This Euro-Catholic perspective, besides being an obstacle to the establishment of intercultural understanding, also compels us to reflect on the role of the mass media in the perpetuation of traditional cultural values. Moreover, when dealing with historical events, this Eurocentric focus is accompanied by the colonialist perspective. Thus, for example, despite Spain’s close relationship with North Africa, the tendency is to render invisible the historical links of Muslim culture with Spain. This is in contrast to the tendency to strengthen the historical links of Judaism with Spain, which seems to be better suited to this Eurocentric view. Moreover, this way of approaching history runs counter to the recurrent media discourse that argues that in order to achieve a cohesive society it is necessary for citizens to know the historical links with others. Thus, in our research, rather than trivialization in content, we have found a contradictory narrative, in which broadcasters themselves do not follow the recommendations that they themselves announce. The increase in intercultural contacts in large cities or the new possibilities of intercultural communication in an increasingly hyper-connected global society do not seem to be sufficient for the media to acquire a critical interpretative view of historical events.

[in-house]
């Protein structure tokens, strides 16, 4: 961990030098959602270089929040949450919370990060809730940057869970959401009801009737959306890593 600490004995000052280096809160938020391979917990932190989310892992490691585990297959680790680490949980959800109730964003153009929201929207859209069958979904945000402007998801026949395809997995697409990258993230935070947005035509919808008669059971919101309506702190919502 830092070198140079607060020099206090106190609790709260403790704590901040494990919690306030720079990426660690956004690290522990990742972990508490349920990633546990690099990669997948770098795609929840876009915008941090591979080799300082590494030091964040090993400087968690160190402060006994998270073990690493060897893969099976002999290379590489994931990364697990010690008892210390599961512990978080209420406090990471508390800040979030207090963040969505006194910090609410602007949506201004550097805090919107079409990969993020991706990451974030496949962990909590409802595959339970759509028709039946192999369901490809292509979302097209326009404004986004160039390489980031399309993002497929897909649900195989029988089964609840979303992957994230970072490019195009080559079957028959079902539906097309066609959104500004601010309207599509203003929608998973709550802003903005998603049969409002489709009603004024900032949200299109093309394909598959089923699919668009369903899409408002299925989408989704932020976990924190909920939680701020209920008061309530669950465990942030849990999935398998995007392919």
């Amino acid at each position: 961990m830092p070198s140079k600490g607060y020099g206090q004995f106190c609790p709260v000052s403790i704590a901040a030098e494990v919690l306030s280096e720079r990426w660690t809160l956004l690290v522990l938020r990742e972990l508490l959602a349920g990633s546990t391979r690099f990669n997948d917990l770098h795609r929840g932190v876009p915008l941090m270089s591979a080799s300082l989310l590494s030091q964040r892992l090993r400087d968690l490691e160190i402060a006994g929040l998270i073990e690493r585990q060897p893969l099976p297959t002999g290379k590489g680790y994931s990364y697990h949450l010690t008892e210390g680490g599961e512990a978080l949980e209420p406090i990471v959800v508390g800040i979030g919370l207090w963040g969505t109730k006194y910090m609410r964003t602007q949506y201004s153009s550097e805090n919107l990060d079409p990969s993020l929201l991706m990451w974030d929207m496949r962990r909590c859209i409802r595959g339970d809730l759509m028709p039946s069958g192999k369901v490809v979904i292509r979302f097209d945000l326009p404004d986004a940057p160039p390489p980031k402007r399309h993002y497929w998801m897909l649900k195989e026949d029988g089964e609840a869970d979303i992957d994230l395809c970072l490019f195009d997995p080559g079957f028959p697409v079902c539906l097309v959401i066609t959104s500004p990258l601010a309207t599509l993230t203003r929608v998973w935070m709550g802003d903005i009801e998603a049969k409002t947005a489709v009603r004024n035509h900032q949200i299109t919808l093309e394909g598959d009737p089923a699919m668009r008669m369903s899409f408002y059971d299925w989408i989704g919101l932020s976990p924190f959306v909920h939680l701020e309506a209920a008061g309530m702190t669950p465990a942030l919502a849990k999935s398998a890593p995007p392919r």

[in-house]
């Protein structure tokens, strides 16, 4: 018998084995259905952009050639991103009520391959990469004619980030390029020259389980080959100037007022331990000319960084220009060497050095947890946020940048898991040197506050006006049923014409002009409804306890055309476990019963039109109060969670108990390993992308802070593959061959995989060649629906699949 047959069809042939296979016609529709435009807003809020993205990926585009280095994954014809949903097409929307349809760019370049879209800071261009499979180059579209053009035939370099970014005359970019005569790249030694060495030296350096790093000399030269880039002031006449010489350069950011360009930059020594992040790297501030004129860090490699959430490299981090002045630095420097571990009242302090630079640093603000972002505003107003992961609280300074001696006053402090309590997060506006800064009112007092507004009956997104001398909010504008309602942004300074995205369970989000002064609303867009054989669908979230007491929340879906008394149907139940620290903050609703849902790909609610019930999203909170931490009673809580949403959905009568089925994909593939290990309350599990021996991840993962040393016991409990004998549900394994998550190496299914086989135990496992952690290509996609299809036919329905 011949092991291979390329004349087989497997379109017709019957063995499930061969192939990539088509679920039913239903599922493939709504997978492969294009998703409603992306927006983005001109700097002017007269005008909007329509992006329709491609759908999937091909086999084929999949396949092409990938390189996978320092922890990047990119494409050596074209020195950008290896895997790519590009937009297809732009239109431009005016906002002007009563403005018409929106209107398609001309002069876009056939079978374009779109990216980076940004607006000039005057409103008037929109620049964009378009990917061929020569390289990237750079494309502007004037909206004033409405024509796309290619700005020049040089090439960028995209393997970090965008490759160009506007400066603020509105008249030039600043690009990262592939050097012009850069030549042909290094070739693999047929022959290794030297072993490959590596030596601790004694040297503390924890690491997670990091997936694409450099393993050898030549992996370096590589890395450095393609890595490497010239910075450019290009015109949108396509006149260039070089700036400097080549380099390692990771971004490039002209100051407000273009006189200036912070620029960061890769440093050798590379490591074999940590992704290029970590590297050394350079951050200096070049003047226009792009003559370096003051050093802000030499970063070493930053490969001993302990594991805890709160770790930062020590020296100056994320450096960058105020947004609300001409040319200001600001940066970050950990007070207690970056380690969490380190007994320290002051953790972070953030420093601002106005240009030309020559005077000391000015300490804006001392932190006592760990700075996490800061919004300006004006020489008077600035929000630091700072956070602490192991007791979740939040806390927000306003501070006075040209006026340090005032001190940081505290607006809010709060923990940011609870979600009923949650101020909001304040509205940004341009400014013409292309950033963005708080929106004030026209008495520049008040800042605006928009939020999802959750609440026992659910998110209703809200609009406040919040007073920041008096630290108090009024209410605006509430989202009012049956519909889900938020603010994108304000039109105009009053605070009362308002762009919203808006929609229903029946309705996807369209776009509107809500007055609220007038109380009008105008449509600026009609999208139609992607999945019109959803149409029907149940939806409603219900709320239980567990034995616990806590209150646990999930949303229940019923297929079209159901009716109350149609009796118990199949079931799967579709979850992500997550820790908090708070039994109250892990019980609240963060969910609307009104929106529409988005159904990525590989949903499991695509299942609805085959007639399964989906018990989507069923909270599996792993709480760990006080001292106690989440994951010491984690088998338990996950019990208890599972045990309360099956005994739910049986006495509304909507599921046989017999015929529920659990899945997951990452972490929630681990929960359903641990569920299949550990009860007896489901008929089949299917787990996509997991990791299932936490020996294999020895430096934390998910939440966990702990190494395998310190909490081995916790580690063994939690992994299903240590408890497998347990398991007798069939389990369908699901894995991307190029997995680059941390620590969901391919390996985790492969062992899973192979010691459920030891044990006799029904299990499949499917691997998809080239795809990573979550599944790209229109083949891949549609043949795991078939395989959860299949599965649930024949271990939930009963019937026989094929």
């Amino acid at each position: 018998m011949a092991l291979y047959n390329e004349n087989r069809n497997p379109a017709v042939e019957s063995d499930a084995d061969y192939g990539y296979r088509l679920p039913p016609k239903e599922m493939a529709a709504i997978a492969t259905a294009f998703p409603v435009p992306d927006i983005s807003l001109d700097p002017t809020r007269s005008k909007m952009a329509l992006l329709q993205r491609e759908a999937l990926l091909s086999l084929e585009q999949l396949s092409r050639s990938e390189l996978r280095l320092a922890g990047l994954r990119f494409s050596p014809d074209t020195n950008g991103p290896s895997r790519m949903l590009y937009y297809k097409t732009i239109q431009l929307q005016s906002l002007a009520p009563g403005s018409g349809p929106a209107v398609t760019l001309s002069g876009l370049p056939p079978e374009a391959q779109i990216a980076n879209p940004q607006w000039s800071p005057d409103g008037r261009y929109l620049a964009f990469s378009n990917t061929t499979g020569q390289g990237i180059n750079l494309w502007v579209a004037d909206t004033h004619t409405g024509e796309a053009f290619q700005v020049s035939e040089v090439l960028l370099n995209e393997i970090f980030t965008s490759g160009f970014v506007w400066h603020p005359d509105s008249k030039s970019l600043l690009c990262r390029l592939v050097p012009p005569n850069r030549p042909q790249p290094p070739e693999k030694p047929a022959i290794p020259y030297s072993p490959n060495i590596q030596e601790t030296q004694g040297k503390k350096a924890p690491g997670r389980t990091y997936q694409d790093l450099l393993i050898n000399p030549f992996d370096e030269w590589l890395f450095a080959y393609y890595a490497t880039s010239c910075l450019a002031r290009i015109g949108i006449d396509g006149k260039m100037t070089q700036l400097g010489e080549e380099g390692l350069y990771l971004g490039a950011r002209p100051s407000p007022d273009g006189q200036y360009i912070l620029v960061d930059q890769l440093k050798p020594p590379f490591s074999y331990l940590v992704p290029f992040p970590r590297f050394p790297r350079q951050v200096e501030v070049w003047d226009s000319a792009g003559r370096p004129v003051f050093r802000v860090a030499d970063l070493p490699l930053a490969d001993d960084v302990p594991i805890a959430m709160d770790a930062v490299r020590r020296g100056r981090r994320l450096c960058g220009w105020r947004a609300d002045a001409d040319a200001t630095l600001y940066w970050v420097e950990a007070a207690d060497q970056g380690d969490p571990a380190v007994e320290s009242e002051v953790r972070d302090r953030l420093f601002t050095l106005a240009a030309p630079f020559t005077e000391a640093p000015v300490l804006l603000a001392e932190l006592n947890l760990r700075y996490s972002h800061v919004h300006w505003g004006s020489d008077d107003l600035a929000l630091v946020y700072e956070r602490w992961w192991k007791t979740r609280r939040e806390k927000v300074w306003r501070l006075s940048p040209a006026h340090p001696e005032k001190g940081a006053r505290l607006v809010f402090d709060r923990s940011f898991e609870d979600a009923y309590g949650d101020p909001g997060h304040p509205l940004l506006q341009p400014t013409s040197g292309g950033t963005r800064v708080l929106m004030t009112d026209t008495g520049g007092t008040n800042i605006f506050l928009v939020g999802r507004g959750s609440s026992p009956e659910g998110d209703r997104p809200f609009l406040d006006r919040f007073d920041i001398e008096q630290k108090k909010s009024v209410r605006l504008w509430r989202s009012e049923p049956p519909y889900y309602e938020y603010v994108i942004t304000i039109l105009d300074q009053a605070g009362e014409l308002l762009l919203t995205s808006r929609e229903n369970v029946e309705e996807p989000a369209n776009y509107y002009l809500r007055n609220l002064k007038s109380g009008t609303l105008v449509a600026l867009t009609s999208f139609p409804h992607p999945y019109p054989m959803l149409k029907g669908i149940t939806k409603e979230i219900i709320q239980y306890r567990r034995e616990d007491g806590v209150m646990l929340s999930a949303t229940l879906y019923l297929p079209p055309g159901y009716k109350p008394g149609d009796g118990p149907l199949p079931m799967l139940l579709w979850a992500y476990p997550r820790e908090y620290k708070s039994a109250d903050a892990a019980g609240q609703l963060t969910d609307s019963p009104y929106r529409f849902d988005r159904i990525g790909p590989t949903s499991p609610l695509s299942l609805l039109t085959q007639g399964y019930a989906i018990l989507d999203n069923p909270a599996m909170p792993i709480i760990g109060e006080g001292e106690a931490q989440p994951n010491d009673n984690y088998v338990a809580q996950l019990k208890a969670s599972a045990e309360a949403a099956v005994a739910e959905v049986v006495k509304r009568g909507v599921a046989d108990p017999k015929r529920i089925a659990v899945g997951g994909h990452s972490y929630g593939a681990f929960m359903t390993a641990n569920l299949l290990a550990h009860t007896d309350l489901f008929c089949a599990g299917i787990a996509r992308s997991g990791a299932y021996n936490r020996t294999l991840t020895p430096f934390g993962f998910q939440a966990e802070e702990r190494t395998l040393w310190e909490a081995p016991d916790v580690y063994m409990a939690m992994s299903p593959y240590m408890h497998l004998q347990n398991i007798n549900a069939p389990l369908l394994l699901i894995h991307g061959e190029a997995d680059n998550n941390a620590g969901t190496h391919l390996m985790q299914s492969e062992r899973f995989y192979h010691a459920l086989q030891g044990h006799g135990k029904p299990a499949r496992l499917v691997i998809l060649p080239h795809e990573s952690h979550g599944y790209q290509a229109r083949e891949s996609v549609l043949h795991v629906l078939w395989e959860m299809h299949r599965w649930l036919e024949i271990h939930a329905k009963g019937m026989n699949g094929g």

This study has allowed us to detect how Catalan public television continues to shape religious discourse based on the values of the Catholic religion. Although it accommodates pluralism and, with scarce relevance, interreligious dialogue as well, other beliefs are observed, explained, and even judged from the perspective of the Catholic religion. The media analysed positions the Catholic religion in the place from which it is convenient to observe, thus giving it a moral value above the rest and thereby favouring the fact that Catholic values continue to carry an important weight in the social imaginary. The media discourse that emerges on interreligious dialogue ends up placing beliefs in a hierarchical order, with the Catholic Church at the forefront.


This research was funded by Department of Justice, Generalitat de Catalunya: 2017RELIG00003.

Conflicts of Interest

The author declares no conflict of interest.